Read the following statement by Elder Bruce R. McConkie, then a member of the Seventy:

“In all ages the Lord pours out his judgments upon the children of disobedience. Famines, captivity, plagues, floods, lightnings, hailstorms, pestilences, tempests, earthquakes, wars, fire and brimstone raining from heaven—all these and infinitely more are sent of God upon men who forsake him and his laws. (Lev. 26; Deut. 28; 29; 30; 3 Ne. 8; 9; 10; D. & C. 43:25; 63:32–33; 88:88–91.) Obviously these judgments come upon peoples and nations to punish them for their rebellion and to humble them that peradventure they will turn to righteousness. And obviously also a righteous minority group may be called upon to suffer with those who are receiving a just reward for their unholy deeds. (Teachings [of the Prophet Joseph Smith], pp. 162–163; Dan. 11:35.)” (Mormon Doctrine, 2nd ed. [1966], 404–5).

Ask: How do the words of Isaiah, as well as the other prophets, help people understand the “judgments of God”?

Write on the board Combination Number 2: Have the “spirit of prophecy.” Remind students that Nephi said his soul delighted in “plainness” (2 Nephi 25:4). Ask:

  • According to verse 4, what can make the words of Isaiah plain?

  • What is the “spirit of prophecy”? (The inspiration and witness of the Holy Ghost.)

The “spirit of prophecy” is further clarified in Revelation 19:10. Read this verse looking for the meaning of the phrase. Ask: Why is a testimony of Jesus Christ essential to understanding Isaiah?

Write on the board Combination Number 3: Study the culture, history, and geography of ancient Israel. In verse 5, Nephi points out that he came from Jerusalem and had observed “the things of the Jews.” In Hebrew, one word for “thing” is dabar, which can also mean “word,” “saying,” or “act.” Nephi says that the Jews understood “the things of the prophets,” and that no one understands those prophecies like them unless they have been “taught after the manner of the things of the Jews.”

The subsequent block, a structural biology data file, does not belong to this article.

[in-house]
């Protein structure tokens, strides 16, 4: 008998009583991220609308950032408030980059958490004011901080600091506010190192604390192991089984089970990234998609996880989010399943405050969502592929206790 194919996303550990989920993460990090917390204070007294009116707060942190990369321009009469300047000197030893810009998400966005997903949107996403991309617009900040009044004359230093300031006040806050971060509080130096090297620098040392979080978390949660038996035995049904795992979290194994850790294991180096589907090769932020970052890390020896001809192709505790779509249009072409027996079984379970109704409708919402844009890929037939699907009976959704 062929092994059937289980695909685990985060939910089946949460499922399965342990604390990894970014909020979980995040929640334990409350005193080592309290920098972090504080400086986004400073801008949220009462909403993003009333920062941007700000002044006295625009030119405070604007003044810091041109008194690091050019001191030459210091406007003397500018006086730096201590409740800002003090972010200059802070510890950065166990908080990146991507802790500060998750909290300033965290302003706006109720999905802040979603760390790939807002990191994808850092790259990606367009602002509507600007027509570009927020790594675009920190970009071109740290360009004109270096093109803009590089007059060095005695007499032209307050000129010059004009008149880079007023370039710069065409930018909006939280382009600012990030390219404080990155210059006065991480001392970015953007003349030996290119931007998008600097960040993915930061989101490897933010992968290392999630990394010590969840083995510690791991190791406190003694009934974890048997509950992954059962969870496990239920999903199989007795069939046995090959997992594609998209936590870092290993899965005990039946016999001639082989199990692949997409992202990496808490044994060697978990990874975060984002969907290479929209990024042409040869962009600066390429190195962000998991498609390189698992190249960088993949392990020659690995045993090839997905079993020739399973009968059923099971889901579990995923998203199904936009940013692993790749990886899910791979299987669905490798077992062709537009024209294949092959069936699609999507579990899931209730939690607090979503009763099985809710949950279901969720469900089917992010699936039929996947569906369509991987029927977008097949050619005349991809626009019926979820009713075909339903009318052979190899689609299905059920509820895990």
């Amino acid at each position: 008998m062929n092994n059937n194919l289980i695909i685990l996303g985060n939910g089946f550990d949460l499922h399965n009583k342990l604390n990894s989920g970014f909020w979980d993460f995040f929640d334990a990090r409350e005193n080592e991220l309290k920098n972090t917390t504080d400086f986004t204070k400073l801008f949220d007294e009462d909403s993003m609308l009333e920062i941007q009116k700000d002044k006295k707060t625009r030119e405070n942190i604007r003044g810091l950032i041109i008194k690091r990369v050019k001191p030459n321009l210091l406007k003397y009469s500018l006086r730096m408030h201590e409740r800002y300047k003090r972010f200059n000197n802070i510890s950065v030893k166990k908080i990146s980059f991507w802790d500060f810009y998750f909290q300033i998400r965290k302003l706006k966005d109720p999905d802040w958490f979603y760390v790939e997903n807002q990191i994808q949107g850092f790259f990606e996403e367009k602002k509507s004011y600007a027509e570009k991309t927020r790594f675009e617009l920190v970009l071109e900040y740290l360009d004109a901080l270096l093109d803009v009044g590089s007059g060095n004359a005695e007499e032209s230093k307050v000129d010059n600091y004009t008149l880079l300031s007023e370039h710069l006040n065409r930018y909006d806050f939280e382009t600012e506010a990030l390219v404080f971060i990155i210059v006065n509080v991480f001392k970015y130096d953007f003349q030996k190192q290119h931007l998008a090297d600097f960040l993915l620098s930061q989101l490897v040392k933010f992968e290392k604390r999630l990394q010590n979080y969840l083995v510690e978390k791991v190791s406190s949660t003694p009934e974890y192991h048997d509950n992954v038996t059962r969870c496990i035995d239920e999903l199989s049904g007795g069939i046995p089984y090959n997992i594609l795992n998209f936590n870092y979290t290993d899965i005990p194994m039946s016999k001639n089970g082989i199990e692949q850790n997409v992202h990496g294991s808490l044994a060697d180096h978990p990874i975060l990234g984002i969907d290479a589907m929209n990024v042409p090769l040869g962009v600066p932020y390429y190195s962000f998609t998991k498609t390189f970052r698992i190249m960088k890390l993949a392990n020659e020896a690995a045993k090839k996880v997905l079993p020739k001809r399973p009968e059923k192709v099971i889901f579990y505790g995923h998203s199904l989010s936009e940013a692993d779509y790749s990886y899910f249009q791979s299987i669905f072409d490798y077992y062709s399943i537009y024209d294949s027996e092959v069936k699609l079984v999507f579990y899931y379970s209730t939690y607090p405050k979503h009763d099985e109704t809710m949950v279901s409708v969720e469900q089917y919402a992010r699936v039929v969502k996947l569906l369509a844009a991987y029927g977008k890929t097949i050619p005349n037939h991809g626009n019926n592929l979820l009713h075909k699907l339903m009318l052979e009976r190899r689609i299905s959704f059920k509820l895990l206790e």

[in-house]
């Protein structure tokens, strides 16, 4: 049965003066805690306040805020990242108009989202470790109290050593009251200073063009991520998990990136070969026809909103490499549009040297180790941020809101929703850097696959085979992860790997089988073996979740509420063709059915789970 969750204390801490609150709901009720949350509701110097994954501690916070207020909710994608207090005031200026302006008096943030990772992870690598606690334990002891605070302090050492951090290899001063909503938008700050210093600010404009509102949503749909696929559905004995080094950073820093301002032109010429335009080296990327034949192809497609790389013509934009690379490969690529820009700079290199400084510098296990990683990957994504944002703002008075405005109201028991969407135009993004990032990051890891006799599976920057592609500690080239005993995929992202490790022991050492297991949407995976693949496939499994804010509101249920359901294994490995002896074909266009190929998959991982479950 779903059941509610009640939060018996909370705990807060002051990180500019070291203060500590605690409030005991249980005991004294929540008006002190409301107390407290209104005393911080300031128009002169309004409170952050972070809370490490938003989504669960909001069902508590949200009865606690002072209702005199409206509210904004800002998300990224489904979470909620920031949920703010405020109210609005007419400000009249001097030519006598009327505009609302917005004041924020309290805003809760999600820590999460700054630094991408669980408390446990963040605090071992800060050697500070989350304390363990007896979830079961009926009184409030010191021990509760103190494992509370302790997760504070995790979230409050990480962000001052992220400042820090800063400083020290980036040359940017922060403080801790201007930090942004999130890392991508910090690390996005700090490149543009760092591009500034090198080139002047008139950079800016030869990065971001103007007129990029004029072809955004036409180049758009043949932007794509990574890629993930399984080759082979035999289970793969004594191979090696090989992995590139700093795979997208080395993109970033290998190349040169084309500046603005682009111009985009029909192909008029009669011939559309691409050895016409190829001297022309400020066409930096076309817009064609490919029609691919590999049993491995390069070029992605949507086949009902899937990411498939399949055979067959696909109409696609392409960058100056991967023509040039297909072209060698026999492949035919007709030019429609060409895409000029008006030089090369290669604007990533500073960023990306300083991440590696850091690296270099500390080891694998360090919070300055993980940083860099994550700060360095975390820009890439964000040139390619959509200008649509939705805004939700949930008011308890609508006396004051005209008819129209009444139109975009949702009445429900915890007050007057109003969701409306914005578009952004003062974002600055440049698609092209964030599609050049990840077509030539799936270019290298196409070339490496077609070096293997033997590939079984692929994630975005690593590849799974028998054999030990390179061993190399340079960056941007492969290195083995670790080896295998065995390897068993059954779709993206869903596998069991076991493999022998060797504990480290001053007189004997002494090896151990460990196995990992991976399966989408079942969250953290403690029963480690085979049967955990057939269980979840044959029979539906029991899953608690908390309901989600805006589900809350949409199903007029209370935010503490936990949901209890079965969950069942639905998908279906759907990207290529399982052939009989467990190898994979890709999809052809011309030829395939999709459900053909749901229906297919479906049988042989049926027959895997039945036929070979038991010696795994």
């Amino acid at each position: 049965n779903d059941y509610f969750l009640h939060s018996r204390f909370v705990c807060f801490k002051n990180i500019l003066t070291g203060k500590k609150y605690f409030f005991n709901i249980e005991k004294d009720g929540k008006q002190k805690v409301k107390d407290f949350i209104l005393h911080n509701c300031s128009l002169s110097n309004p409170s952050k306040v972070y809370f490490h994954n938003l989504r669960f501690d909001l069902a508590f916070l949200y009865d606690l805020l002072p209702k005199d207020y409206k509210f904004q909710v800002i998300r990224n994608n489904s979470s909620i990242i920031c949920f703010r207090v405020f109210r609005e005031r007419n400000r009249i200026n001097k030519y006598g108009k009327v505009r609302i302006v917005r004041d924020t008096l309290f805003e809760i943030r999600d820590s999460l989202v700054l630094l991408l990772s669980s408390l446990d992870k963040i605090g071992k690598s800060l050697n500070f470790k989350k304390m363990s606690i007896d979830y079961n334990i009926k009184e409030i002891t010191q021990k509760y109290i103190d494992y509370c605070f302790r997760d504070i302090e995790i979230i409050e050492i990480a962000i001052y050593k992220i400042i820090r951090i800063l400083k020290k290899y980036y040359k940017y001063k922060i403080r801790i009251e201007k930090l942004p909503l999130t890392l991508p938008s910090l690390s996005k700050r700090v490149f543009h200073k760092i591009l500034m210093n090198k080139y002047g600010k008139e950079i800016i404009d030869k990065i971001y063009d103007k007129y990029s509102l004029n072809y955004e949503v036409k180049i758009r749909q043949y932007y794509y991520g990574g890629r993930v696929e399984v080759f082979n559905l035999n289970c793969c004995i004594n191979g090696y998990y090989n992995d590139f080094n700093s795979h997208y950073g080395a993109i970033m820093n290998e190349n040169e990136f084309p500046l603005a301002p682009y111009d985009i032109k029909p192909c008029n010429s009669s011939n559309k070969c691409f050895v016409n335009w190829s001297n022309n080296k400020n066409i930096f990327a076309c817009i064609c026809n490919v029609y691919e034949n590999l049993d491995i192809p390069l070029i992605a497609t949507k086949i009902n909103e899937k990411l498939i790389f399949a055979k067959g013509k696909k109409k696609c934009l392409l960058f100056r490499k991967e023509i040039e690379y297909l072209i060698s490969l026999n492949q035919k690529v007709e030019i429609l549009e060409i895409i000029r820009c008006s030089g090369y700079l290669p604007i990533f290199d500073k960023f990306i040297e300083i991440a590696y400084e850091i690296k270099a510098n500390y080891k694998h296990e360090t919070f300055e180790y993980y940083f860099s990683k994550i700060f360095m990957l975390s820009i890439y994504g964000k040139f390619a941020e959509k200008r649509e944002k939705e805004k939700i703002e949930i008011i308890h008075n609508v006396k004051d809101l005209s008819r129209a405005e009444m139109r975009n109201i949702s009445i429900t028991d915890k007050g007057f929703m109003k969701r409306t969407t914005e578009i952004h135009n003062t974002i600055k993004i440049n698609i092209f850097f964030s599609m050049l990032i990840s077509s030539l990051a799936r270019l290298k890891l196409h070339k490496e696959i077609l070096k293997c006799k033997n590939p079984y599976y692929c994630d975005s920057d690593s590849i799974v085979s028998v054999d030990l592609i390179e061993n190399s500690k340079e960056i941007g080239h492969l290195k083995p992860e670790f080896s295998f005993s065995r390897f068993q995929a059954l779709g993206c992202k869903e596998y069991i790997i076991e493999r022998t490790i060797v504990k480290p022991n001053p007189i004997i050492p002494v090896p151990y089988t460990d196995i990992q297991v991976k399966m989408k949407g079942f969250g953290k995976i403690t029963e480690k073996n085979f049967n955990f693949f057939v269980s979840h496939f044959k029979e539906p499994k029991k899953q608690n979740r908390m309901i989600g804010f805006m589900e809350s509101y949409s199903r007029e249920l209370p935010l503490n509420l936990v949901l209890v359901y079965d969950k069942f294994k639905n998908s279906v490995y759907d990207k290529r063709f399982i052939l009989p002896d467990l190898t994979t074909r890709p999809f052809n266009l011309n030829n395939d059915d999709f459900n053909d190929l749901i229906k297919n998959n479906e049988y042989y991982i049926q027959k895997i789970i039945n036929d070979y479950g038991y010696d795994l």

Ask: How might we better understand the “manner of the things of the Jews”? One of the best ways is to study their writings, particularly the Bible and the Book of Mormon. To understand Isaiah, it helps to be familiar with all the scriptures. Studying the history, culture, and language of the Jews is also helpful. Consider sharing the following statement by Elder Bruce R. McConkie:

“Scriptural insight … is aided by a knowledge of the history, political and social conditions, educational status, and temperament of the peoples to whom the various scriptures were originally revealed. For instance, it was more difficult for the Nephites to gather the full import of Isaiah’s prophecies than it was for the Jews in Jerusalem, because the Nephites were not taught ‘after the manner of the Jews.’ True, Isaiah’s words ‘are plain unto all those that are filled with the spirit of prophecy’; but just as scientific and medical writings can be better understood by those trained in science and medicine, so those schooled in interpreting prophecies are in a better position to determine their full meanings” (Doctrinal New Testament Commentary, 3 vols. [1966–73], 1:58).

  • What does the phrase “the regions round about” in verse 6 mean? (The geography of Israel and surrounding lands.)

  • How might being familiar with “the regions round about” help us understand Isaiah?

Write on the board Combination Number 4: Know the prophecies concerning the last days and the signs of the times. Ask:

  • According to verses 7–8, when will men understand Isaiah’s words? Why?

  • How does studying the teachings of the prophets, including the “signs of the times,” help us better understand the words of Isaiah?

Testify of the value of understanding the words of Isaiah, and point out that we are commanded to study them diligently (see 3 Nephi 23:1–3).

2 Nephi 25:19–30. The Book of Mormon testifies that salvation comes only through the Atonement of Jesus Christ. (25–30 minutes)

Hold up a picture of Jesus Christ. Ask students how many times they can find the title Christ in 2 Nephi 25. (The word is found eighteen times in this chapter, including the chapter heading.) Ask: